A prospective raise in New York City’s minimum wage from $8.75 to $15 an hour would increase the annual earnings of food service workers by $1.3 billion, while generating a total $10.2 billion economic impact affecting minimum wage workers citywide, according to a new report authored by the office of the City Comptroller.
The report contends, among other things, that wage hikes similar to those passed in cities like Los Angeles, Seattle, and San Francisco would alleviate a host of urban issues that plague many low-income families, such as the general cost of living in a city with sky-high rents.
“The cost of living in New York City is twice as high as anywhere in the country, and roughly twice as high as in Buffalo. When adjusted for the cost of living, the city’s minimum wage is the lowest of any major city in the nation,” the report states.
The lion’s share of the report’s findings gloss over the plight shared by many of NYC’s food service workers, who have recently staged demonstrations across city landmarks as part of a national movement meant to draw attention to their meager wages. The city’s fast-food working population has grown at considerable rates over the last decade–a total of 40,000 new workers have started jobs in limited-service restaurants like McDonald’s between 2000 and 2014. The majority of these low-income workers are either black or hispanic and work across the 7,600 fast food restaurants scattered throughout the five boroughs. The majority of these restaurants are in Queens and Brooklyn, the report states.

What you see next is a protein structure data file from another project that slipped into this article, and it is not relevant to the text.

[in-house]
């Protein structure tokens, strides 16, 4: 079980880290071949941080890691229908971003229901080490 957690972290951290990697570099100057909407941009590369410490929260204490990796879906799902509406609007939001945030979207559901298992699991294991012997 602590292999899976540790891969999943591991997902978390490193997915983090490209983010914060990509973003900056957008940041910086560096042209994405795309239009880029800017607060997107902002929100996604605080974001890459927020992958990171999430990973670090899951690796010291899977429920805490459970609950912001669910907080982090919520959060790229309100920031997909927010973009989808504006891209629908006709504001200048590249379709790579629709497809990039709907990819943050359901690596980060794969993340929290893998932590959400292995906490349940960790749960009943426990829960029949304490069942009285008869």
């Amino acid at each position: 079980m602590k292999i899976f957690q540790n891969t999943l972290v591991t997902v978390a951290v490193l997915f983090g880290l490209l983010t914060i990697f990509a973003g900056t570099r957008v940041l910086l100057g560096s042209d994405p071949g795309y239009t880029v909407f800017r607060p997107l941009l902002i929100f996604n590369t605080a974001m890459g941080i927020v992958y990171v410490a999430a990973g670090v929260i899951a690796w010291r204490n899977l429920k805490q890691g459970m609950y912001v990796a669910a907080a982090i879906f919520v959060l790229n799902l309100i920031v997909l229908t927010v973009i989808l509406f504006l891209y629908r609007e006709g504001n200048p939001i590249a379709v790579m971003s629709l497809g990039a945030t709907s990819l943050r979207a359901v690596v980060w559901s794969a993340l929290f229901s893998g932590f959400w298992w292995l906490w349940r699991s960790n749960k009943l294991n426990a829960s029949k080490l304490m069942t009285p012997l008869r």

To that effect, the report highlights the borough-to-borough breakdown of a minimum wage hike, illustrating the collective impact a near fifty-percent wage increase would have on the individual worker.
The prospective wage hikes, which would fully take effect by 2019, would benefit the city and federal government on a variety of levels, as families earning more than $10,000 annually generally pay an average of $900 to social security and other welfare programs. The report also finds that fast-food workers would rely less on these social assistance programs, because their wages would generally be more sustainable.
“The public expense of supporting low-wage earners would decrease as these households would receive $200 to $500 less in in public assistance receipts like social security and food stamps,” the report states.